While its dramatic logic moves us inexorably toward wanting to know the truth, the play's true interest resides in the complexity of its lies."What did he do?'' Paul Jackson (Benjamin White), a young Canadian university professor, asks CIA bureaucrat John Doyle (Benjamin Lloyd) at the beginning of Jason Sherman's play, Three in the Back, Two in the Head, presented by InterAct Theatre in their new home in the Wilma's old theater space.
He is asking about his father Donald Jackson, a Canadian scientist who has been found dead, in a church, with five bullets in his skull and spine. Between them, Paul and Doyle tell each other (and us) what they know -- or at least what they are willing to tell -- about the events leading up to Jackson's assassination, acting out the events in their own and one another's accounts as they narrate them.
From 1958 to 1983, we soon learn, the elder Jackson had been working for the U.S. Defense Department on "Snowman," a space- based missile defense system, until the program was scrubbed in favor of Reagan's laser-based Star Wars program, and has since been working on the system for an enemy state referred to in the discussions only by coded initials.
What we don't know is whether he was killed (by agents of the "friendly" nation neighboring Jackson's patrons) at the orders of the CIA, or merely with their acquiescence; whether the CIA's agent Doyle was protecting Jackson from the Pentagon and the general "running'' Jackson, Ed Sparrow (John Barrett), or whether Sparrow was protecting Jackson from Doyle; whether Jackson actually sought his own death, and if so, whether it was in a valiant attempt to give the world its ultimate protection from war, or to expose and embarrass the U.S. government that had so betrayed him."
Having trouble following all this? Well, there you are. The mysteries at the core of Three in the Back, Two in the Head are excessively complex. Sherman is clearly more interested in the themes that emerge from this web of intrigue and deceit, almost all of which are linked to the very idea of "protection": whether a strategic defense system actually protects populations or increases their incentive for aggression and destruction; whether the powers charged with protecting the nation are really more interested in their own domestic and international power; whether the power to destroy can ever be harnessed for peace; and, most significantly, whether a complex lie offers greater protection -- to the teller as well as to the listener -- than the simple truth.
Fascinating stuff, this. But the problem with Three in the Back, Two in the Head as a play is that, while its dramatic logic moves us inexorably toward wanting to know the truth, the play's true interest resides in the complexity of its lies.
Paul and Doyle, the antagonists at the heart of the play, are completely mismatched in this, not because of the relative strengths of the actors (who are well-matched), but because of what they are given to play. Doyle's lies are simply much more interesting to watch than Paul's truths.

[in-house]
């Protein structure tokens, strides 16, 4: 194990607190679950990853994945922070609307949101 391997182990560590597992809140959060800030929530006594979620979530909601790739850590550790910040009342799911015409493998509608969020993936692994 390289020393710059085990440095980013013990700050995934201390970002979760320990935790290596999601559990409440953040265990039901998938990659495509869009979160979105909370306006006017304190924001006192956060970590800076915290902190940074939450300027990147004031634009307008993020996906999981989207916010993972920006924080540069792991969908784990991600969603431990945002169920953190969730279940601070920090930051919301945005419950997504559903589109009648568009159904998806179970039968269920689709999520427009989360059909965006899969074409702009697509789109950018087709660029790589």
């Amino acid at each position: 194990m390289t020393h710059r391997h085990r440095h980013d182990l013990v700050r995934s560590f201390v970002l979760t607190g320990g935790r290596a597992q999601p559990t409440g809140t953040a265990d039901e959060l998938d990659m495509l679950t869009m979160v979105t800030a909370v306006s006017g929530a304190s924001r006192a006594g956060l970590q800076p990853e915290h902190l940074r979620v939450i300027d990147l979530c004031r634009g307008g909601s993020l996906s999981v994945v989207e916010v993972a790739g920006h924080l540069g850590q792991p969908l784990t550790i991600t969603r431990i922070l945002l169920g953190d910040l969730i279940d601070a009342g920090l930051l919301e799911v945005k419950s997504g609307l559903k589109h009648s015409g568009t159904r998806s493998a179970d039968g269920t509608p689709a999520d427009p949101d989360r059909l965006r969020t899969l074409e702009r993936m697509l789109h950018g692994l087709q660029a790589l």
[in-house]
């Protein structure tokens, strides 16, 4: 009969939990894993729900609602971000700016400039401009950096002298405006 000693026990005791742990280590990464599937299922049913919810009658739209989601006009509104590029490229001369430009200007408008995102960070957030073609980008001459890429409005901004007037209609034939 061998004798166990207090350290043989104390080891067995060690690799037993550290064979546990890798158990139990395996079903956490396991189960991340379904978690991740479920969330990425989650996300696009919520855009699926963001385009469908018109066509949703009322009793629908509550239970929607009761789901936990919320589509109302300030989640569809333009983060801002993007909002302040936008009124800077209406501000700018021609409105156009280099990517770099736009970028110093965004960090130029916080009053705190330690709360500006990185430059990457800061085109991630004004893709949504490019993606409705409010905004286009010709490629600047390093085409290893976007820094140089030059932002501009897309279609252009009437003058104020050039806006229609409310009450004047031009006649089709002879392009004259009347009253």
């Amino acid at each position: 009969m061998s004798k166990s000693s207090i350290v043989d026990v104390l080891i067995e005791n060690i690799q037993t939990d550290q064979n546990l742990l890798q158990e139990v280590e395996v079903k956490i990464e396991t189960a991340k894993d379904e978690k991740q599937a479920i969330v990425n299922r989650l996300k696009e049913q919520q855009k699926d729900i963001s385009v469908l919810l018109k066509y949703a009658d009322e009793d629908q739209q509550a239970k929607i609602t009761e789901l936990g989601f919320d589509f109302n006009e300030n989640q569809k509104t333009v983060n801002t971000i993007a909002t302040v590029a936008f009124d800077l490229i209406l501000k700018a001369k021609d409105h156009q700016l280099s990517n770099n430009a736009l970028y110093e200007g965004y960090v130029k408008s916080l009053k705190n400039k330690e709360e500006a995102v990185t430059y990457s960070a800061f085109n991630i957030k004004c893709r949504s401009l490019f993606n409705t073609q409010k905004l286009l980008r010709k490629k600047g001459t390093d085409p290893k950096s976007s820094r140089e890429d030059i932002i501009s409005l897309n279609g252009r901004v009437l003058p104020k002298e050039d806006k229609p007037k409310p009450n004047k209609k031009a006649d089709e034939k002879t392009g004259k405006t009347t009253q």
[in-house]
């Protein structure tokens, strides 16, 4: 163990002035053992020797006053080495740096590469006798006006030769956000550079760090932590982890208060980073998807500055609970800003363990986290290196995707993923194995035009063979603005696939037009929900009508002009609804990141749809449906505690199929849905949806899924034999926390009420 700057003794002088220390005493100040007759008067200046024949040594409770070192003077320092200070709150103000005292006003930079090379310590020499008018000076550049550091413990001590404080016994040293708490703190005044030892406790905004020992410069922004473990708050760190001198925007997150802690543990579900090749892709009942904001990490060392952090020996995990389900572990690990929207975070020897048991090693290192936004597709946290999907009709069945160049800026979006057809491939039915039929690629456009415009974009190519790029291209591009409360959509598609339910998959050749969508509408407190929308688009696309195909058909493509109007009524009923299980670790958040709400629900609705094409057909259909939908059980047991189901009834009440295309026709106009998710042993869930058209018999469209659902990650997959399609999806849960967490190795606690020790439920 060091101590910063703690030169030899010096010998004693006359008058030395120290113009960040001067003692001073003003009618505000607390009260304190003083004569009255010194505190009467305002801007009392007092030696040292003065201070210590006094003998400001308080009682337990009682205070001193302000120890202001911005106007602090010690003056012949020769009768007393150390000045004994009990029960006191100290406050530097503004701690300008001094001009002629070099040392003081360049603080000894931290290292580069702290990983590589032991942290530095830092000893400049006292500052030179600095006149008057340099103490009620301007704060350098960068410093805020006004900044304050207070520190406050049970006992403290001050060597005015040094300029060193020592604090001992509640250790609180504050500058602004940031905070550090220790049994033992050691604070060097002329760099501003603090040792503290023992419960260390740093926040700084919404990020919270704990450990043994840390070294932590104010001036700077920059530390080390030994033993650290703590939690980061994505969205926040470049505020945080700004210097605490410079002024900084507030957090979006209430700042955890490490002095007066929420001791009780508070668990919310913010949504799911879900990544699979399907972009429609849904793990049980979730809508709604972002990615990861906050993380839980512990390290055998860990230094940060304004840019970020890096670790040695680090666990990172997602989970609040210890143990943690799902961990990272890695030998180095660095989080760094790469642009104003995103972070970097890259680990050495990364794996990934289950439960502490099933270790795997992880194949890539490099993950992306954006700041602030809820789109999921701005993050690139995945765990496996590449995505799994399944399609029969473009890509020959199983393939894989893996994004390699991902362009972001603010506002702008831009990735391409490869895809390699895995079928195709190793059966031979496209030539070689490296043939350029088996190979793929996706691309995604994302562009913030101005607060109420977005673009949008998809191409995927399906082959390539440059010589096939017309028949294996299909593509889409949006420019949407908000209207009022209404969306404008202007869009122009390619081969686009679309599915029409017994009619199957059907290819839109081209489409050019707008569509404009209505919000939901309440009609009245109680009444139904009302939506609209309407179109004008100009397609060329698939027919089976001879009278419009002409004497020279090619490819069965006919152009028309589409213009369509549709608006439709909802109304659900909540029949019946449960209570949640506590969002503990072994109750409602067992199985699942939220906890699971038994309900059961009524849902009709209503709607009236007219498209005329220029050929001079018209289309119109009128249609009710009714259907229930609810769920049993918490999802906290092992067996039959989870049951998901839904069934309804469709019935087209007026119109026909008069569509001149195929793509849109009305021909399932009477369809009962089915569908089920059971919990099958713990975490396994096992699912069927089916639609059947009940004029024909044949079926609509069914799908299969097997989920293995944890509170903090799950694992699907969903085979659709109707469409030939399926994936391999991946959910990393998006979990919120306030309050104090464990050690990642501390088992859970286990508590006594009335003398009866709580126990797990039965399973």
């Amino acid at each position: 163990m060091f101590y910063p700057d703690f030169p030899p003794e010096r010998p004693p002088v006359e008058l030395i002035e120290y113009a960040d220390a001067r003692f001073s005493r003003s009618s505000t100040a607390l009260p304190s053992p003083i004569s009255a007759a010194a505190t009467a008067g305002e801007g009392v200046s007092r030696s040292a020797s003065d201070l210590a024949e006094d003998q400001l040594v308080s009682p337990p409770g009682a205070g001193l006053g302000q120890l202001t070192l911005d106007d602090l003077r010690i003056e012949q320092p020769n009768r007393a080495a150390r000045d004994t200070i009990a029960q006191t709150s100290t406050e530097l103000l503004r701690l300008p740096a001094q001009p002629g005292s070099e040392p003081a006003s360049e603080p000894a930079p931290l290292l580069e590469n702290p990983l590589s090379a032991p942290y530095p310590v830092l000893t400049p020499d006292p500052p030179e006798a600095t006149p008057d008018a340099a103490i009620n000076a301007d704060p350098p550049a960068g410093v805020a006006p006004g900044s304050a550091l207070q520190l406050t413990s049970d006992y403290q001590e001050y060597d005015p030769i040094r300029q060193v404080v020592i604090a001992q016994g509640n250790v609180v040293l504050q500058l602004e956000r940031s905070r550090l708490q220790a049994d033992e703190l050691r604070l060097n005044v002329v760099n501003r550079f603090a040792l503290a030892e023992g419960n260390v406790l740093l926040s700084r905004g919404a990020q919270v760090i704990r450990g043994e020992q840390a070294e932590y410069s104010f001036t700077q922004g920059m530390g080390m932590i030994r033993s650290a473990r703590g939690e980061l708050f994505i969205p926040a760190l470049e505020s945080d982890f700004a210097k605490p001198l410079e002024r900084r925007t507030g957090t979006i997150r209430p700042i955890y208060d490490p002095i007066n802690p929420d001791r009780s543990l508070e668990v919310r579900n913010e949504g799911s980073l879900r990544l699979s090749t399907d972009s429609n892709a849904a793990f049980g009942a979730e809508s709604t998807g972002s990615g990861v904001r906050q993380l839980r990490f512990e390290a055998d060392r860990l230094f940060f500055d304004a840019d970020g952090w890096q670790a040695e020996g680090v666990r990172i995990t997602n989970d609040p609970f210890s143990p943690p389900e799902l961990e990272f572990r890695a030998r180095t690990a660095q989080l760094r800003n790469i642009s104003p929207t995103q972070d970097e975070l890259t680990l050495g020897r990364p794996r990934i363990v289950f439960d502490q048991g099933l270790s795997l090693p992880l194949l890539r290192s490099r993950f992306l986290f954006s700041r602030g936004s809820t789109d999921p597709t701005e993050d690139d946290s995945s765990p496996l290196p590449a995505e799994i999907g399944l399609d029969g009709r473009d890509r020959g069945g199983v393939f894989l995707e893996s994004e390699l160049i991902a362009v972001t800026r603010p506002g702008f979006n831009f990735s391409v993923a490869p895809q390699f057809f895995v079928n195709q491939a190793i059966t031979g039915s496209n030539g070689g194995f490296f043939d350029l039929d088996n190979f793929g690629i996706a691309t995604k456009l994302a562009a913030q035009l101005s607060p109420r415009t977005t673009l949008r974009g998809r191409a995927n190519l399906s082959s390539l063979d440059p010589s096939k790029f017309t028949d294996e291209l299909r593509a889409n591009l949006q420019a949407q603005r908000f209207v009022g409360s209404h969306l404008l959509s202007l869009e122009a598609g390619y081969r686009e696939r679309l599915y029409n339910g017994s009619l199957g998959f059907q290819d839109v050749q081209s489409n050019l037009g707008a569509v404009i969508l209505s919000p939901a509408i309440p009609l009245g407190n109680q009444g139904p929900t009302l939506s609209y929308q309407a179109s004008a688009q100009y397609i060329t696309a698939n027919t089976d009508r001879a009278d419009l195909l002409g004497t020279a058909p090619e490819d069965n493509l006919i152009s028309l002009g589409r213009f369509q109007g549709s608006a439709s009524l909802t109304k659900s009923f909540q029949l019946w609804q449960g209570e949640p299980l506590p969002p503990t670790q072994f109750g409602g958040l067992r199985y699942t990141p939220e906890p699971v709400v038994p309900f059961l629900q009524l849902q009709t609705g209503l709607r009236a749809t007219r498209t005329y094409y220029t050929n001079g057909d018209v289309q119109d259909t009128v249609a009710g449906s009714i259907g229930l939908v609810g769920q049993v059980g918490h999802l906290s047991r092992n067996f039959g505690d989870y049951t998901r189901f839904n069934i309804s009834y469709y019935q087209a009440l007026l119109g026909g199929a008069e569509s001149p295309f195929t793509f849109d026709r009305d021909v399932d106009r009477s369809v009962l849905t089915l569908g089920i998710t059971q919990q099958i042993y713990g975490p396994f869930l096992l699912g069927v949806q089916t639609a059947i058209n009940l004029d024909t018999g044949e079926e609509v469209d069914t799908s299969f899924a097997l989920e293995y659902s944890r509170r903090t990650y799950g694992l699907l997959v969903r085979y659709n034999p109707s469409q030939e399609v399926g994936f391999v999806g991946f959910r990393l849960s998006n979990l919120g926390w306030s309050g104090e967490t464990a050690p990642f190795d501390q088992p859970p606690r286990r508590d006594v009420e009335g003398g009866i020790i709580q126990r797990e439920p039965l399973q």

And Benjamin Lloyd, as Doyle, is a virtuoso, an Itzhak Perlman of liars. He navigates between half-truths and Mamet-like unfinished sentences until Paul calls him on a lie ("I know you are lying, but I respect your right to do that," says Paul, to which Doyle responds, with a twinkle, "And I respect your right to tell me that I'm lying"). Lloyd gets to play virtually all of his scenes twice, once in the version that he is narrating, and then a second time in the version that Paul had heard from his father, with Doyle stepping in and out of the scene, protesting (and lying) "I wouldn't say that."
Benjamin White's actor's task as Paul is much more difficult and, through no fault of his own, much less successful. Even in his narration he is really more of a listener -- to his father, to his distressed mother (Hazel Bowers), and to Doyle. He can only watch, passively, as his father undergoes his final crisis of faith. And when Doyle finally puts on the screws, all Paul, and White, can do is sit and crumble.
This leaves a vacuum at the moral and emotional core of the play, the part that evidently interests the playwright most, centering on Jackson, the mysterious character at the play's heart.
Director Tim Moyer has valiantly stepped into the role of the doomed Jackson (replacing Doug Wing who, as David Warner reported in last week's City Paper, was recently hospitalized and who is scheduled to be aided by a benefit performance of Three in the Back, Two in the Head on Feb. 3). Under the circumstances, Moyer effectively portrays Jackson's missionary zeal, his arrogance, his defiance of Doyle (in both Doyle's and Paul's differing accounts of the encounter), and his final dissolution and death. And he is genuinely touching in this last scene, scrambling over the graves of fallen soldiers in Europe, trying to remember the prophetic words to "Jerusalem," while his wife and son look on.
But by then, it's too late. By this point in the 90-minute play, we've simply gotten sucked into Doyle's lies, and the complexities of Sherman's plotting. And, despite the play's rich themes and the production's staging and earnest performances, the result is fatal.
-- Cary M. Mazer